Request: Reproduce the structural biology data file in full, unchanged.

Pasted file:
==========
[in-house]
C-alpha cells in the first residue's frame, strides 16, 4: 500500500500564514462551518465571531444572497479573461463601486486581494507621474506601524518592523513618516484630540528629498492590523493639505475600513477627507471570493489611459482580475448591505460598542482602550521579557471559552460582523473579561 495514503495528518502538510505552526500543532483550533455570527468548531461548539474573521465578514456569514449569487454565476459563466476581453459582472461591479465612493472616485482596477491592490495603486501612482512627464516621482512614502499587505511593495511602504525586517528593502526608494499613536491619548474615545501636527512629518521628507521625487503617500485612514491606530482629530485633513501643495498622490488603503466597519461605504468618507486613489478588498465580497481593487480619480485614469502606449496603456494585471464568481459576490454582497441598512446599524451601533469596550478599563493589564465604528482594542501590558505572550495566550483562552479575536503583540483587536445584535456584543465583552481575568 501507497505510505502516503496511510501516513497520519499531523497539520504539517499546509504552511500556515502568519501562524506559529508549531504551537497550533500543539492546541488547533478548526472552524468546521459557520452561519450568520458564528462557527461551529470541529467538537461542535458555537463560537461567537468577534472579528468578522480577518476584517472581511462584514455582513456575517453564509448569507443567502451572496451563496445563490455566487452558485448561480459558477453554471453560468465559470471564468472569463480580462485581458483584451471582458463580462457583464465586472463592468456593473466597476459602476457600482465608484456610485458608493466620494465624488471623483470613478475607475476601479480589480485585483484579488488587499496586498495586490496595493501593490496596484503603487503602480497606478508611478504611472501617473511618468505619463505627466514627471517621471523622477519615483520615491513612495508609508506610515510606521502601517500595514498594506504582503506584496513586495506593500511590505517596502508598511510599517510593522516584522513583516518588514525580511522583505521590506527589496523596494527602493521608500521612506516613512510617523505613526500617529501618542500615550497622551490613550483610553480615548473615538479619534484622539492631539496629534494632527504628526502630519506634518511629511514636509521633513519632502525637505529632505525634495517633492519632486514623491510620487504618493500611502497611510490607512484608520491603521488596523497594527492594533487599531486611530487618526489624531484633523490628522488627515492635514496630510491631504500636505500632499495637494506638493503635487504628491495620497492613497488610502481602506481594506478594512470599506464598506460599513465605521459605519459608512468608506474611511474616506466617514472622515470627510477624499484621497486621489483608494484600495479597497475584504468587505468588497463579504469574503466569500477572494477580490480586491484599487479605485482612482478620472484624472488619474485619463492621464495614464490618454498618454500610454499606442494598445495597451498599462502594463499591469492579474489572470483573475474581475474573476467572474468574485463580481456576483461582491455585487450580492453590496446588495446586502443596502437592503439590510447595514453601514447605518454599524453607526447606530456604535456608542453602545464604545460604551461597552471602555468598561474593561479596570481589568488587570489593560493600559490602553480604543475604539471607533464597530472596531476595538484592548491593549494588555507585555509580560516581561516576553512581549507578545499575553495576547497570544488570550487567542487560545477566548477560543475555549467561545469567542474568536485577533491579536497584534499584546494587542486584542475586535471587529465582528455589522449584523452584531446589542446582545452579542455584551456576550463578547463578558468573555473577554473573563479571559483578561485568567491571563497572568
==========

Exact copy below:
[in-house]
C-alpha cells in the first residue's frame, strides 16, 4: 500500500500564514462551518465571531444572497479573461463601486486581494507621474506601524518592523513618516484630540528629498492590523493639505475600513477627507471570493489611459482580475448591505460598542482602550521579557471559552460582523473579561 495514503495528518502538510505552526500543532483550533455570527468548531461548539474573521465578514456569514449569487454565476459563466476581453459582472461591479465612493472616485482596477491592490495603486501612482512627464516621482512614502499587505511593495511602504525586517528593502526608494499613536491619548474615545501636527512629518521628507521625487503617500485612514491606530482629530485633513501643495498622490488603503466597519461605504468618507486613489478588498465580497481593487480619480485614469502606449496603456494585471464568481459576490454582497441598512446599524451601533469596550478599563493589564465604528482594542501590558505572550495566550483562552479575536503583540483587536445584535456584543465583552481575568 501507497505510505502516503496511510501516513497520519499531523497539520504539517499546509504552511500556515502568519501562524506559529508549531504551537497550533500543539492546541488547533478548526472552524468546521459557520452561519450568520458564528462557527461551529470541529467538537461542535458555537463560537461567537468577534472579528468578522480577518476584517472581511462584514455582513456575517453564509448569507443567502451572496451563496445563490455566487452558485448561480459558477453554471453560468465559470471564468472569463480580462485581458483584451471582458463580462457583464465586472463592468456593473466597476459602476457600482465608484456610485458608493466620494465624488471623483470613478475607475476601479480589480485585483484579488488587499496586498495586490496595493501593490496596484503603487503602480497606478508611478504611472501617473511618468505619463505627466514627471517621471523622477519615483520615491513612495508609508506610515510606521502601517500595514498594506504582503506584496513586495506593500511590505517596502508598511510599517510593522516584522513583516518588514525580511522583505521590506527589496523596494527602493521608500521612506516613512510617523505613526500617529501618542500615550497622551490613550483610553480615548473615538479619534484622539492631539496629534494632527504628526502630519506634518511629511514636509521633513519632502525637505529632505525634495517633492519632486514623491510620487504618493500611502497611510490607512484608520491603521488596523497594527492594533487599531486611530487618526489624531484633523490628522488627515492635514496630510491631504500636505500632499495637494506638493503635487504628491495620497492613497488610502481602506481594506478594512470599506464598506460599513465605521459605519459608512468608506474611511474616506466617514472622515470627510477624499484621497486621489483608494484600495479597497475584504468587505468588497463579504469574503466569500477572494477580490480586491484599487479605485482612482478620472484624472488619474485619463492621464495614464490618454498618454500610454499606442494598445495597451498599462502594463499591469492579474489572470483573475474581475474573476467572474468574485463580481456576483461582491455585487450580492453590496446588495446586502443596502437592503439590510447595514453601514447605518454599524453607526447606530456604535456608542453602545464604545460604551461597552471602555468598561474593561479596570481589568488587570489593560493600559490602553480604543475604539471607533464597530472596531476595538484592548491593549494588555507585555509580560516581561516576553512581549507578545499575553495576547497570544488570550487567542487560545477566548477560543475555549467561545469567542474568536485577533491579536497584534499584546494587542486584542475586535471587529465582528455589522449584523452584531446589542446582545452579542455584551456576550463578547463578558468573555473577554473573563479571559483578561485568567491571563497572568